If at one time we thought that the movement to science would yield unification of the discipline, it is now apparent that there are many roads to science. Still it is important for us to consider yet again what the appropriate goals are for our scientific enterprise. What works in theory building; induction and deduction; prediction and control; the search for useful principles to guide us OCo examining these questions, we can build a better science. Political science has come so far as a discipline that different schools and scholars have different interpretations of science in the study of politics, and that diversity is important to maintain. Advances made in the study of political institutions and behavior are described in twelve essays from the 1983 annual meeting of the American Political Science Association . Addressing they do not employ any single approach to the study of the science of politics. Taken as a whole, they illustrate the multiplicity of interpretations that are presently given to the common enterprise."
Despite all that scholars have learned about voting behavior, significant questions persist. Controversies in Voting Behavior brings together the best scholarship and organizes it around five important debates that drive research in the field. This new edition features fifteen new selections, with many of these containing new or updated evidence added by the authors just for this volume. Section introductions establish useful context while guiding readers through conflicting interpretations that emerge across the chapters and in the academic literature.
Anthology of classic articles in Congressional scholarship exposes students to the research that has shaped the field and the important streams of thought in political science. Classics in Congressional Politics is a collection of highly regarded scholarly articles covering a broad array of topics in the legislative field. The editors have provided original introductions for each section of readings that place the readings in context. They have also included "Contemporary Perspective and Contemporary Response" sections woven throughout the text that bring more current arguments and literature into the discussions. Section introductions review the literature in topics covered in a section and summarize the changes in literature since the selections that appear in the section were written.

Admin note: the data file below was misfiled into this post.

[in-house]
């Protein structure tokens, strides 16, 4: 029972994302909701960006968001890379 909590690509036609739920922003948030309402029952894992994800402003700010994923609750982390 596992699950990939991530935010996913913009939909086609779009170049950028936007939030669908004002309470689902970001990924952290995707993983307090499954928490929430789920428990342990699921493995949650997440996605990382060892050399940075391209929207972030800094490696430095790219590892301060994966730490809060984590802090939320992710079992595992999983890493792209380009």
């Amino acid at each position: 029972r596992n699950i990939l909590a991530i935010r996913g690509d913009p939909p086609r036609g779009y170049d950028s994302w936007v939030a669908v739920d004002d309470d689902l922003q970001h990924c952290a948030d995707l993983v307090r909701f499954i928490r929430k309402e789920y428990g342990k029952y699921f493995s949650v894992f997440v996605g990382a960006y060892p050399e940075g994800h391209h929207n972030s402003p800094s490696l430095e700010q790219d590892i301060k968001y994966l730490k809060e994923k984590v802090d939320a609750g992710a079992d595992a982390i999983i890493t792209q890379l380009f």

Using a clear, expository style that builds from simple to more complex topics, Weisberg explains how to measure the centre and variation on a single variable. Beginning with an exploration of how to measure variables with different numeric or non-numeric properties, the volume covers such important topics as ways to examine distributions of variables, ways to measure the spread of a variable in order to see how much the values on the variable differ, how to generalize the sample results to the population and the use of exploratory data analysis to measure centre and spread.
This book describes how surveys are conducted in such a way that they can be believed, explains how to read statistical reports and analyze data, and provides guidelines that are useful in evaluating polls. Using examples from contemporary large surveys and polls, as well as from the media, the authors stress the importance of understanding tables thoroughly before moving to interval statistics. In addition, they cover: the design of surveys; the steps for sampling and question writing; interviewing and coding strategies; survey analysis from frequency distributions and cross-tabulations through to control tables and correlation/regression; the ethics of survey research; and how to read and write reports of survey research.
In 1939, George Gallup's American Institute of Public Opinion published a pamphlet optimistically titled The New Science of Public Opinion Measurement. At the time, though, survey research was in its infancy, and only now, six decades later, can public opinion measurement be appropriately called a science, based in part on the development of the total survey error approach. Herbert F. Weisberg's handbook presents a unified method for conducting good survey research centered on the various types of errors that can occur in surveys—from measurement and nonresponse error to coverage and sampling error. Each chapter is built on theoretical elements drawn from specific disciplines, such as soci...